Out of the Silent Planet Quotes

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Out of the Silent Planet (The Space Trilogy, #1) Out of the Silent Planet by C.S. Lewis
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Out of the Silent Planet Quotes Showing 1-30 of 41
“The love of knowledge is a kind of madness.”
C.S. Lewis, Out of the Silent Planet
“And I say also this. I do not think the forest would be so bright, nor the water so warm, nor love so sweet, if there were no danger in the lakes.”
C.S. Lewis, Out of the Silent Planet
“And how could we endure to live and let time pass if we were always crying for one day or one year to come back--if we did not know that every day in a life fills the whole life with expectation and memory and that these are that day?”
C.S. Lewis, Out of the Silent Planet
“A pleasure is full grown only when it is remembered.”
C.S. Lewis, Out of the Silent Planet
“When you and I met, the meeting was over very shortly, it was nothing. Now it is growing something as we remember it, what will it be when I remember it as I lie down to die, what it makes in me all my days till then - that is the real meeting. The other is only the beginning of it. You say you have poets in your world. Do they not teach you this?”
C.S. Lewis, Out of the Silent Planet
“Bent creatures are full of fears”
C.S. Lewis, Out of the Silent Planet
“A pleasure is full grown only when it is remembered. You are speaking, Hmán, as if pleasure were one thing and the memory another. It is all one thing.”
C.S. Lewis, Out of the Silent Planet
tags: life
“To every man, in his acquaintance with a new art, there comes a moment when that which before was meaningless first lifts, as it were, one corner of the curtain that hides its mystery, and reveals, in a burst of delight which later and fuller understanding can hardly ever equal, one glimpse of the indefinite possibilities within.”
C.S. Lewis, Out of the Silent Planet
“But Ransom, as time wore on, became aware of another and more spiritual cause for his progressive lightening and exultation of heart. A nightmare, long engendered in the modern mind by the mythology that follows in the wake of science, was falling off him. He had read of 'Space': at the back of his thinking for years had lurked the dismal fancy of the black, cold vacuity, the utter deadness, which was supposed to separate the worlds. He had not known how much it affected him till now-now that the very name 'Space' seemed a blasphemous libel for this empyrean ocean of radiance in which they swam. He could not call it 'dead'; he felt life pouring into him from it every moment. How indeed should it be otherwise, since out of this ocean all the worlds and all their life had come? He had thought it barren: he now saw that it was the womb of worlds, whose blazing and innumerable offspring looked down nightly even upon the earth with so many eyes-and here, with how many more! No: Space was the wrong name.”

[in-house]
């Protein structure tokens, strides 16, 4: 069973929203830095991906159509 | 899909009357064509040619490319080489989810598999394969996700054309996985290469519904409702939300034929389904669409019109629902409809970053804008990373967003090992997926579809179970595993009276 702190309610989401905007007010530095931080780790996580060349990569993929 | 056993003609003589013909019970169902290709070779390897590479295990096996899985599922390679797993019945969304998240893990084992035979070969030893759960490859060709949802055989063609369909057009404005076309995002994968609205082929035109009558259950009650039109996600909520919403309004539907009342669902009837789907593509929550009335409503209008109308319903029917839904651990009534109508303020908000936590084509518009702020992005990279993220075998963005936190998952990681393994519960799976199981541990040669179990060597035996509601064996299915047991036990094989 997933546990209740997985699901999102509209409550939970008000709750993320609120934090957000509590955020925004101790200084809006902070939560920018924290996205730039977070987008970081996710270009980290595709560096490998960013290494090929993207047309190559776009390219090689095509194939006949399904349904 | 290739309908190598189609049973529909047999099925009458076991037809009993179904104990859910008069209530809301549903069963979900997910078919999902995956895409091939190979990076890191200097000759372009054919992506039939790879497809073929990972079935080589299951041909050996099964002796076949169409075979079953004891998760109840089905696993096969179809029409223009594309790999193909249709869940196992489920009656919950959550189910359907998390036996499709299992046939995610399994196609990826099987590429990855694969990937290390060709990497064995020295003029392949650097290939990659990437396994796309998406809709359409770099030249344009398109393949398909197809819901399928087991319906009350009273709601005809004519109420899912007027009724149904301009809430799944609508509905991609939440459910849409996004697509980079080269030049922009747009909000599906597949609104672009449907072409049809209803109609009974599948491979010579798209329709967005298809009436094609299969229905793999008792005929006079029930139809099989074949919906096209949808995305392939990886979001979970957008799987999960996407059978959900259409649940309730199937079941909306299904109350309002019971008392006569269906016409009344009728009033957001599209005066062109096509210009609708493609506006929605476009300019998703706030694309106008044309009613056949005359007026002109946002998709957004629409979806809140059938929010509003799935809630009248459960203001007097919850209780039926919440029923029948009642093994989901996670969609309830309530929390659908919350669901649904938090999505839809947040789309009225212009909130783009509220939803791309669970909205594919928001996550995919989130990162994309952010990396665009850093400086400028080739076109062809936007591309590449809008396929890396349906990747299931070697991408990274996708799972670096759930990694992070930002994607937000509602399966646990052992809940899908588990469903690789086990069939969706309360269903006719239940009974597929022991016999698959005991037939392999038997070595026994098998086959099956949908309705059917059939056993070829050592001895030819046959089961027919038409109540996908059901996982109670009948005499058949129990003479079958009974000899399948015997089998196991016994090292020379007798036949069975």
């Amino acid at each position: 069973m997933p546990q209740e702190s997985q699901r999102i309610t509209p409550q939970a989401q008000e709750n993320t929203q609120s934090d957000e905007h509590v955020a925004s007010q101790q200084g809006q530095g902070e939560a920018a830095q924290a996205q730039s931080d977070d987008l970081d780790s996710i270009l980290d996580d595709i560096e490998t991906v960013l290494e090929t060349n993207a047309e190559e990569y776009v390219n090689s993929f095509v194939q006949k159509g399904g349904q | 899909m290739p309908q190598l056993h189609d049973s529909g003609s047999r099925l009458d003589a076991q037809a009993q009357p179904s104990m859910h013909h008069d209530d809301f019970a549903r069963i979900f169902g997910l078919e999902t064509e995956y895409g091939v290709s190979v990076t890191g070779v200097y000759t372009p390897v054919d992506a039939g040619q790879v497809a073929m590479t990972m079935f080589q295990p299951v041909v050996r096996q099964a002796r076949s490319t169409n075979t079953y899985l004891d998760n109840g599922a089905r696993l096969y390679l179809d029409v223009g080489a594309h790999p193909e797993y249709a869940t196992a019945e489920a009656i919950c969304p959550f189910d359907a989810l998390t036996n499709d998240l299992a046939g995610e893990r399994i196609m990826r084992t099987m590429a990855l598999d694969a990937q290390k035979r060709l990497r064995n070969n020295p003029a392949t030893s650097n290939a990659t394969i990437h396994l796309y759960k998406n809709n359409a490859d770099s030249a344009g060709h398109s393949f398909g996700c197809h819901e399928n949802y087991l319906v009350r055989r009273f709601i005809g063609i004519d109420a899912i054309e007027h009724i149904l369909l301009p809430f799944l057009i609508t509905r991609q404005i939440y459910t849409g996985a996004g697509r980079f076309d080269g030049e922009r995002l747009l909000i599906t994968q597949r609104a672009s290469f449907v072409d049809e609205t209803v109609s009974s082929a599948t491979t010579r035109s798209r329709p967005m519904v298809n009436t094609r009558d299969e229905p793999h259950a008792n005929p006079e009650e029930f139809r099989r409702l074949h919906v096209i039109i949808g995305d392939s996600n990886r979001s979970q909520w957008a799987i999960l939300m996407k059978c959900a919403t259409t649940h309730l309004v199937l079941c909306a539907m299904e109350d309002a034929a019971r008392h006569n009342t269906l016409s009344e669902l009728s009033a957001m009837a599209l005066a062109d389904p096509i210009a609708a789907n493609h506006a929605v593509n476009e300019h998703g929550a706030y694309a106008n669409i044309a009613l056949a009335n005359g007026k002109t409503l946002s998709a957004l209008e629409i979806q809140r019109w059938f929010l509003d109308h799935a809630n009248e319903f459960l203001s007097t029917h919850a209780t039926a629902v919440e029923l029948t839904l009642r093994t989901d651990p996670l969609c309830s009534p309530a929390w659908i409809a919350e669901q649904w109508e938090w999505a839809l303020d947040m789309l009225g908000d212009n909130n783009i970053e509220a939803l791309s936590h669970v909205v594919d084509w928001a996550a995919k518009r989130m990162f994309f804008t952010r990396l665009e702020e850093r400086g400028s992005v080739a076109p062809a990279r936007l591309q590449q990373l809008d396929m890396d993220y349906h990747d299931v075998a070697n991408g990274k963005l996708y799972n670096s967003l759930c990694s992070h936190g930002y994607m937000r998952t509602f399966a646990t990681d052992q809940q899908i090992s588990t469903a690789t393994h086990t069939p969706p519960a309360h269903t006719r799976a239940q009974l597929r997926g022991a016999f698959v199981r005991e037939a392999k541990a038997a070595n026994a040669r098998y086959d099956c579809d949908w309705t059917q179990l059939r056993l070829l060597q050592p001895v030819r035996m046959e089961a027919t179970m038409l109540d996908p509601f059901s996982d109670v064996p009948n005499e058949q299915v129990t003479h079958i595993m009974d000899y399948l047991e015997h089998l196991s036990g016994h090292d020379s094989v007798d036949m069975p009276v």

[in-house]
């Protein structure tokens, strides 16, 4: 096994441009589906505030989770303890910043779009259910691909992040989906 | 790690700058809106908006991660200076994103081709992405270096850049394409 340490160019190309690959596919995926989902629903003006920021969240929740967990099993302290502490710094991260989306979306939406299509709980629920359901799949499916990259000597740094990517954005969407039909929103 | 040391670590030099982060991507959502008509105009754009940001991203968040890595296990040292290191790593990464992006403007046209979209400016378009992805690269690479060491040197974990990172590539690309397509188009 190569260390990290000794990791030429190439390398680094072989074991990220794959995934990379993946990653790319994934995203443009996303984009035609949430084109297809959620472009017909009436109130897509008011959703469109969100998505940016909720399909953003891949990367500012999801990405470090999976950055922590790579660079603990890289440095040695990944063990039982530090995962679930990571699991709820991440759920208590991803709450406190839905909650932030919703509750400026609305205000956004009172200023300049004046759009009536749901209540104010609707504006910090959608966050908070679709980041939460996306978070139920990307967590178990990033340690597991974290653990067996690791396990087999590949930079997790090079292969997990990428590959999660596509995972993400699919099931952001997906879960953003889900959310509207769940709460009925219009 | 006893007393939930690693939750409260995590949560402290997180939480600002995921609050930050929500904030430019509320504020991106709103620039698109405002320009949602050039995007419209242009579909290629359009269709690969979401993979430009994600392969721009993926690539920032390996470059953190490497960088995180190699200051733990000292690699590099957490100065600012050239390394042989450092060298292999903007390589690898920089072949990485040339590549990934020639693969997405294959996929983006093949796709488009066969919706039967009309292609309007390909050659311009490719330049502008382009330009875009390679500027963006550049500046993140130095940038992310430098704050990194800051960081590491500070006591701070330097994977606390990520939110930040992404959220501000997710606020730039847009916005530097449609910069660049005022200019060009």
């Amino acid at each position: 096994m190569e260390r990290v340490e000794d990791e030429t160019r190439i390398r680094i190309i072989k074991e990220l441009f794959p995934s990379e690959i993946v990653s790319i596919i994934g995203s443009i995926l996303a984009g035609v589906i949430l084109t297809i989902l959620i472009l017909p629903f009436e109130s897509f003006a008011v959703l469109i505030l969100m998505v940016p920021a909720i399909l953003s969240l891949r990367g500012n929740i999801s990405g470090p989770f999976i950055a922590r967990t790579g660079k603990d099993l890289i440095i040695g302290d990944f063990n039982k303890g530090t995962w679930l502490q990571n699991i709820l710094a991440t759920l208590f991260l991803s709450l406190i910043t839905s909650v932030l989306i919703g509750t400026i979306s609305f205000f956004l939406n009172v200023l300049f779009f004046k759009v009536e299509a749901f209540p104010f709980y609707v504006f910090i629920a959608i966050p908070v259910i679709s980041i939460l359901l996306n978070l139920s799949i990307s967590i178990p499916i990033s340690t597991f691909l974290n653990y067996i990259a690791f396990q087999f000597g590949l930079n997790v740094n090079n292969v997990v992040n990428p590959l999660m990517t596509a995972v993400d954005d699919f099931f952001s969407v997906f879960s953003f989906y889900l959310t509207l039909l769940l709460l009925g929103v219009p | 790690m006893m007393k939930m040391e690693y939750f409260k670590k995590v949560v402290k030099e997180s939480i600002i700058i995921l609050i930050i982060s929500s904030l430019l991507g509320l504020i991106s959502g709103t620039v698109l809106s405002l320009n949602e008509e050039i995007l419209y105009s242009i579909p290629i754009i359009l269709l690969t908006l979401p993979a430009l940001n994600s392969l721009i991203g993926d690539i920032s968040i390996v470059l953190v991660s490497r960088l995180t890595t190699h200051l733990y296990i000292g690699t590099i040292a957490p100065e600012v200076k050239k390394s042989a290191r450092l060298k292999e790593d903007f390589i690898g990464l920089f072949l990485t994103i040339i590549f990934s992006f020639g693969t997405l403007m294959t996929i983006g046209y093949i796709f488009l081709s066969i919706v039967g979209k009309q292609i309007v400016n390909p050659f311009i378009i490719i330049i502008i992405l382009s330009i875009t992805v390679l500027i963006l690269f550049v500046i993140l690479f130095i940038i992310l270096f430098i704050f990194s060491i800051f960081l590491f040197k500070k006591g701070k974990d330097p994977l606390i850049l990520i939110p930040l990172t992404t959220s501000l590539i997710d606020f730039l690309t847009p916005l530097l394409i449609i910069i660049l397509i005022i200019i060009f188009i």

C. S. Lewis, Out of the Silent Planet
“It is because they have no Oyarsa,' said one of the pupils.
It is because everyone of them wants to be a little Oyarsa himself,' said Augray.”
C.S. Lewis, Out of the Silent Planet
“You are speaking...as if the pleasure were one thing and the memory another. It is all one thing... what you call remembering is the last part of the pleasure.”
C.S. Lewis, Out of the Silent Planet
“You are guilty of no evil, Ransom of Thulcandra, except a little fearfulness. For that, the journey you go on is your pain, and perhaps your cure: for you must be either mad or brave before it is ended.”
C.S. Lewis, Out of the Silent Planet
“Weston did not know the Malacandrian word for laugh: indeed, it was not a word he understood very well in any language.”
C.S. Lewis, Out of the Silent Planet
“now that the very name "space" seemed a blasphemous libel for this empyrean ocean of radiance in which they swam. He could not call it 'dead'; he felt life pouring in at every moment.”
C.S. Lewis, Out of the Silent Planet
“He [The Bent One] has left you this way because a bent hnau can do more evil than a broken one.”
C.S. Lewis, Out of the Silent Planet
“It was all there in that little disc-London, Athens, Jerusalem, Shakespeare. There everyone had lived and everything had happened; and there, presumably, his pack was still lying in the porch of an empty house near Sterk.”